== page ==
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  • Writer's pictureMark Austin

Active Rehab is Key

I'm self-righteous to a fault, but I take great issue with physiotherapists who make manual therapy and passive work the main focus of their treatment plan. This approach is not supported by science and does a disservice to both our profession and our patients.

These approaches DO help, and I use them myself, but movement should be the foundation of everyone's plan in physiotherapy. Passive treatments provide short-term relief, and can sometimes speed up recovery, but in isolation their benefits are minimal. If your physiotherapist isn't making this the main component of your treatment, they should be collaborating with other professionals (personal trainers, kinesiologists, athletic therapists, etc.) to make sure it is still a big part of your treatment plan.

I tell my patients that if you get better with only passive treatment, it is quite likely you were going to get better on your own without it anyway, or there was a big enough placebo effect that you got moving again and recovered that way.

I think these approaches have become so popular in our profession because it is easy to see more patients in a day (and at once) when we rely on passive treatments. They are also easier to use to market our businesses with-- society loves the idea of a quick and easy fix. Patients themselves view these treatments as a more tangible solution than movement-based rehab and education. Needling, cracking, scraping, and shocking seems really 'cool,' and novel, so it must work, right?

I get it. However, if you have more than a minor injury or condition going on, focusing mainly on passive treatments can leave you feeling stuck, demoralized, and going in circles. Many patients pay a lot of money for physiotherapy, only to get minimal one-on-one time with their physiotherapist, minimal results, and walk out of the clinic thinking that physiotherapy does not work. Now other professions, often with less training and regulation, are popping up to fill in for what we aren't doing. We can do better.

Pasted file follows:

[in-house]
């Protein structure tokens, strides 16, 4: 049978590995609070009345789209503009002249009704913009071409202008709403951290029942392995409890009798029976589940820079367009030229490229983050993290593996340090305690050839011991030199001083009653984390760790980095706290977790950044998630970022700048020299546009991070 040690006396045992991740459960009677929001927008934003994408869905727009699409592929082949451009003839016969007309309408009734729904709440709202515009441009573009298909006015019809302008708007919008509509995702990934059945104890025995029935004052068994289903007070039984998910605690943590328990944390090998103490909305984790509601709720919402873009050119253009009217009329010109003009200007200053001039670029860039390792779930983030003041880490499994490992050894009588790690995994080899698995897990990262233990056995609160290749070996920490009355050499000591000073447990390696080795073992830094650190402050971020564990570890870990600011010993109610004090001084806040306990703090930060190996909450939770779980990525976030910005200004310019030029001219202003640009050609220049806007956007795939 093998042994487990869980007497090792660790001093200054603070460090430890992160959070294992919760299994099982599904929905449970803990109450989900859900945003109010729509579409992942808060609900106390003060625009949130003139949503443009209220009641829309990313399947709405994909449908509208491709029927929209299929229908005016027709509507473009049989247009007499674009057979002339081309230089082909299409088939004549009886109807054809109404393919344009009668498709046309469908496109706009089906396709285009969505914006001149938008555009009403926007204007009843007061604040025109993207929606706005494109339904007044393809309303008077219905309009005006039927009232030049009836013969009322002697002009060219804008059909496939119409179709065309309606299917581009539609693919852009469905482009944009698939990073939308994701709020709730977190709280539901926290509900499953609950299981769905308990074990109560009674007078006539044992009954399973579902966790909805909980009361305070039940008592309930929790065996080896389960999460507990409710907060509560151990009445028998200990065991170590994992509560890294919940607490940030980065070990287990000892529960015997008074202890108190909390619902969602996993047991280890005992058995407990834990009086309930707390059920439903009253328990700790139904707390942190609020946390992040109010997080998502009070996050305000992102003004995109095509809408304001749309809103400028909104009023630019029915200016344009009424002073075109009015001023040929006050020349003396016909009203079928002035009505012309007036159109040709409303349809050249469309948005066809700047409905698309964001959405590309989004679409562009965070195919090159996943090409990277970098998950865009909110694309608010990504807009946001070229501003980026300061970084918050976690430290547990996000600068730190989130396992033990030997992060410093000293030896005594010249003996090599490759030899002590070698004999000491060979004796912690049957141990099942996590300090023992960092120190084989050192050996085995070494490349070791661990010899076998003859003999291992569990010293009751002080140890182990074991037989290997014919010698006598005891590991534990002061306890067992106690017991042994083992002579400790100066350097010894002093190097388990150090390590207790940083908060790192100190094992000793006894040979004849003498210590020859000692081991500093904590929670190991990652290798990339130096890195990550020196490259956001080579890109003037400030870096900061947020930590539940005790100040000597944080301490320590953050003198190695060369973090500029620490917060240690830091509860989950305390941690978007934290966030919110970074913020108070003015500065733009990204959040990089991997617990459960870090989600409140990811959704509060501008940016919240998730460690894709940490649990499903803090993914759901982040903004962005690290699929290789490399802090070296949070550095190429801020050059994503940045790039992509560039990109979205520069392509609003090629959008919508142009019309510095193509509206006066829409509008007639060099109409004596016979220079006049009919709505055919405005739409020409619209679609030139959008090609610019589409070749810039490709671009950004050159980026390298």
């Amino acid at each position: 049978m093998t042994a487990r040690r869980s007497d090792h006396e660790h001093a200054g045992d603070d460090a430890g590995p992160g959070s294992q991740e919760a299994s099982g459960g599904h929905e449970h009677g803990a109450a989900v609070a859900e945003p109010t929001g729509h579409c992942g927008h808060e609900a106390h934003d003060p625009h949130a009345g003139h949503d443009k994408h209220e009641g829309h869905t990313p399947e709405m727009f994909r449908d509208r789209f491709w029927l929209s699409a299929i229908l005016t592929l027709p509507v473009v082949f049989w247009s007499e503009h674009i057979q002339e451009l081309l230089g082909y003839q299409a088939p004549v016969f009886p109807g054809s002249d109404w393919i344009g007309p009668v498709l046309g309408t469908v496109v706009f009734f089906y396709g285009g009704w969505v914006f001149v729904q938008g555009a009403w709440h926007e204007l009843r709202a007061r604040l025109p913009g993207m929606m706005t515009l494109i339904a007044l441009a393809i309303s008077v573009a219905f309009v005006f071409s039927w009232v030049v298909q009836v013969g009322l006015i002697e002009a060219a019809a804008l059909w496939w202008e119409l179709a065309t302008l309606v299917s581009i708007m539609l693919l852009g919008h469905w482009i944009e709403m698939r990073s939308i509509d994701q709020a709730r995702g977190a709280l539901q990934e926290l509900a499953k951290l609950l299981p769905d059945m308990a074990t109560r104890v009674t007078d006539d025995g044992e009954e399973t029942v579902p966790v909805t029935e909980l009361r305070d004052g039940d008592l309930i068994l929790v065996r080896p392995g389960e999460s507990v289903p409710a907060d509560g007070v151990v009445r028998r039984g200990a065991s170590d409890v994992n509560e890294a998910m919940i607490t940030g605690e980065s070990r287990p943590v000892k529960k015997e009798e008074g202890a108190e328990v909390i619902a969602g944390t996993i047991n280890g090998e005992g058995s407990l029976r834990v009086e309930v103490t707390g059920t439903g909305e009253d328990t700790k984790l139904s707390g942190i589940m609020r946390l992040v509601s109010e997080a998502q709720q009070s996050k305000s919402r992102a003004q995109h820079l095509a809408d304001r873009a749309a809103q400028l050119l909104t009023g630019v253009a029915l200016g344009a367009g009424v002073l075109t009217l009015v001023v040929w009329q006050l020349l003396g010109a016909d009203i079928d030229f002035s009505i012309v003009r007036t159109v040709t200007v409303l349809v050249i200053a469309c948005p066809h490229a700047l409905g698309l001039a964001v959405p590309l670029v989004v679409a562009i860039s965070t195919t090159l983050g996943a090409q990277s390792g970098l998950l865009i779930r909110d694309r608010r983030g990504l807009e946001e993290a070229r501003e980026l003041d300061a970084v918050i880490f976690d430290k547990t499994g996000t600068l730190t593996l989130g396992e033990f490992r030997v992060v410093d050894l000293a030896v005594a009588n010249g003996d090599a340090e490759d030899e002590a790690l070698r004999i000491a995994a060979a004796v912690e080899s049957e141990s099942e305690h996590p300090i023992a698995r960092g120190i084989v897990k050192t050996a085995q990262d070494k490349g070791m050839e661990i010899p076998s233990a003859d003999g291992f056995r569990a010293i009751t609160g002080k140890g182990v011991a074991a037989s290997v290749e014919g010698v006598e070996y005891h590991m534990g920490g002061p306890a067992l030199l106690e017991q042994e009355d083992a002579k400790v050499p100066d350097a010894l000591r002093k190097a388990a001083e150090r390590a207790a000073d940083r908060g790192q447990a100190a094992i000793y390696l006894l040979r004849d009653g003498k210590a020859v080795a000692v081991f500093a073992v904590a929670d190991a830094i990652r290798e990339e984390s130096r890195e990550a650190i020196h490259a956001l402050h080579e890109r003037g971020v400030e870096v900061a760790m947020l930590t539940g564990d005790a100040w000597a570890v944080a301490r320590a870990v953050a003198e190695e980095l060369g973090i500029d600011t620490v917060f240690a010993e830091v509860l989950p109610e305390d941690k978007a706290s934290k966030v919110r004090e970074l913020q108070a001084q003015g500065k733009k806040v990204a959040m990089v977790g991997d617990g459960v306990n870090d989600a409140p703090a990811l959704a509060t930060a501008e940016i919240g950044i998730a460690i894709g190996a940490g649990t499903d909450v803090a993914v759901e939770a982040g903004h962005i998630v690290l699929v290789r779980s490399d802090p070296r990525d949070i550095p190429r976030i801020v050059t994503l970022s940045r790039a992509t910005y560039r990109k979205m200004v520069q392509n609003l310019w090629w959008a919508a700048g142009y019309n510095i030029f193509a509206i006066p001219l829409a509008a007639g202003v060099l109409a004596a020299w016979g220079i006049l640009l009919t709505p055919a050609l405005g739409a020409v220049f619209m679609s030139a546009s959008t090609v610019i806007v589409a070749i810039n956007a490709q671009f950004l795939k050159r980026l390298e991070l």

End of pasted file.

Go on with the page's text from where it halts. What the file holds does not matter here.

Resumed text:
Find a rehab professional that focuses on getting you moving. If movement isn't the main focus of your treatment plan, move on to someone else! Yes, it's more work on your part, a little more uncomfortable, and less trendy, but if the goal is a full recovery back to doing the things you love, we all have to accept reality, lean into some discomfort, and put in some hard work from time to time. The real shortcut to getting better isn't in a needle, shockwave machine, crack, or soft tissue release-- it is simply doing the hard work now, rather than later. In Calgary (or anywhere in Alberta), and looking to solve your back pain, knee pain, shoulder pain for good? Get in touch with me for in-person or online physiotherapy. We will get down to the root cause of your symptoms, rather than just focus on masking them.



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